A Symantec shareholder lawsuit alleges the cybersecurity giant manipulated quarterly financial results, prompting big payouts for top executives, and the resulting investigation and fallout caused investors to lose money.
The suit, filed in the U.S. District Court for the Northern District of California, names Symantec along with CEO Greg Clark, CFO Nick Noviello and former accounting head Mark Garfield as defendants. It was filed by James Felix, a Symantec investor, on behalf of everyone who purchased Symantec shares between May 11, 2017, and Aug. 2 of this year.
The suit seeks class-action status, damages for the lead plaintiff and all class members — and a jury trial.
Previously Blue Coat’s CEO, Clark became CEO of Symantec after it bought Blue Coat in 2016. The suit alleges that Clark and Noviello brought “Blue Coat’s unethical practices and ‘toxic culture’ with them to Symantec.”
“According to former employees, the former Blue Coat executives, such as … Clark and Noviello, were known for being ‘pretty freewheeling,'” it said.
According to the suit, Symantec, together with Clark, Noviello and Garfield, reported financial results that violated generally accepted accounting principles (GAAP) and also reported non-GAAP adjustments that were materially false and misleading.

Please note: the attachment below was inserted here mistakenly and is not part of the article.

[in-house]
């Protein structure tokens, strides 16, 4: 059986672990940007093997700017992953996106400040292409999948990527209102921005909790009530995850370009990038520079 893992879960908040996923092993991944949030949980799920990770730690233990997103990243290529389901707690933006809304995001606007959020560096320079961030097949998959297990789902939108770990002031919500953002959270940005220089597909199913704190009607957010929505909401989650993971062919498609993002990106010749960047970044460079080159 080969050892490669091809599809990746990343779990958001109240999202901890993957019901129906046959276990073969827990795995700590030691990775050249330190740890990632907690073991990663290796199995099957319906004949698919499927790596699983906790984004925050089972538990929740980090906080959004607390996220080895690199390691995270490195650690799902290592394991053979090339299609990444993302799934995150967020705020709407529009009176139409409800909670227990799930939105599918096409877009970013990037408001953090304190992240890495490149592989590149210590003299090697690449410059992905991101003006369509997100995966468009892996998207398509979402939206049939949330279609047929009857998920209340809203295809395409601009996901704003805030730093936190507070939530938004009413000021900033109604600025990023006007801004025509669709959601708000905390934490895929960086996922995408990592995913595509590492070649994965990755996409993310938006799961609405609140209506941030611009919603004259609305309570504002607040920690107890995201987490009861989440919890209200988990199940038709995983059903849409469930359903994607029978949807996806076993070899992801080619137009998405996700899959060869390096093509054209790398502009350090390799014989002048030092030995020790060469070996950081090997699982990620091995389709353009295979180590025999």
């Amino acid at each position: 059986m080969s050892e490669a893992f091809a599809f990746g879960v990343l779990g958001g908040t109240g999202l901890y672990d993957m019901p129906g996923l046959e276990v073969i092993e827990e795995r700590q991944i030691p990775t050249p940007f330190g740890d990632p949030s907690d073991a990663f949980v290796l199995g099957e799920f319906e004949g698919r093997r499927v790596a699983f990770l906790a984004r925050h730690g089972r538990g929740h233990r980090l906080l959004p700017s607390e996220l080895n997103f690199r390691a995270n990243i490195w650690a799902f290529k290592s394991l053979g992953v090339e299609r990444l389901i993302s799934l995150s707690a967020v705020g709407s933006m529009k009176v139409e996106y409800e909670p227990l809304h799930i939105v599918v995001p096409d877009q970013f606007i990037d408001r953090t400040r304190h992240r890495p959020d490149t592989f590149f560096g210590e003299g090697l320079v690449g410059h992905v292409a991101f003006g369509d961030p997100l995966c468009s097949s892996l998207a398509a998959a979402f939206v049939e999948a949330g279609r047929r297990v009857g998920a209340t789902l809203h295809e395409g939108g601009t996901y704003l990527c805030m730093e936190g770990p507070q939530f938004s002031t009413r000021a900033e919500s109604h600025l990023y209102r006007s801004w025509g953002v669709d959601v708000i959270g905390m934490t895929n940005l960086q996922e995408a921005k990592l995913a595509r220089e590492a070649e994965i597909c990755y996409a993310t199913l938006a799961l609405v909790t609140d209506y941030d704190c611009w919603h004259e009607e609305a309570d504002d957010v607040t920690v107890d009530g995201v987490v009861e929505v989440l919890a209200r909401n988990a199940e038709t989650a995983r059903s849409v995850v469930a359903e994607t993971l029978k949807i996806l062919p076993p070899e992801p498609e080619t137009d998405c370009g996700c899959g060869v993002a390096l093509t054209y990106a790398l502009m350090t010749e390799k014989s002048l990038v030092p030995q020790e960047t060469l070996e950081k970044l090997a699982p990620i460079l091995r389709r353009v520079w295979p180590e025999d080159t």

When a whistleblower revealed the defendants’ “deceptive accounting practices,” the company’s audit committee and the U.S. Securities and Exchange Commission (SEC) launched investigations, according to the suit. With this news, and the later disclosure of the results of the committee’s investigation, Symantec’s stock price plunged, causing investors to “suffer substantial damages,” it said.
At the end of the committee’s investigation, Symantec said it would have to defer about $12 million in revenue and admitted to violations of its code of conduct.
Symantec issued the following statement in response to the suit:
“This lawsuit, which we believe is without merit and which we intend to defend against vigorously, was initially filed after the company announced the audit committee investigation in May 2018. The audit committee conducted a thorough investigation and concluded its investigation on Sept. 24, 2018, as previously announced. The company has filed its FY18 10K and as well as its FY19 first quarter and second quarter 10Qs with the SEC. Symantec is now current in its financials and in full compliance with Nasdaq listing rules.”
Defendants’ financial manipulations “allowed them to exceed their 2017 executive compensation plan targets,” according to the suit. Clark and Noviello obtained nearly $52.1 million in equity awards and will receive nearly $4 million more based on their “purported achievement of non-GAAP compensation metrics,” it said.
“Moreover, defendants were able to assure the market that Symantec’s recent and purportedly ‘transformative acquisitions’ of non-public Blue Coat and LifeLock were successful, that Symantec was achieving cost synergies, and that the company had emerged, as promised, as ‘the leading pure-play cybersecurity company’ in the world,” it said.
Symantec’s stock lost more than $7 billion in shareholder value during the alleged financial misconduct, and the shares remain down about 40 percent from the high at that time, the suit alleges.
Earlier this month, Symantec’s stock spiked after a report that Thoma Bravo has approached the company to express interest in acquiring it.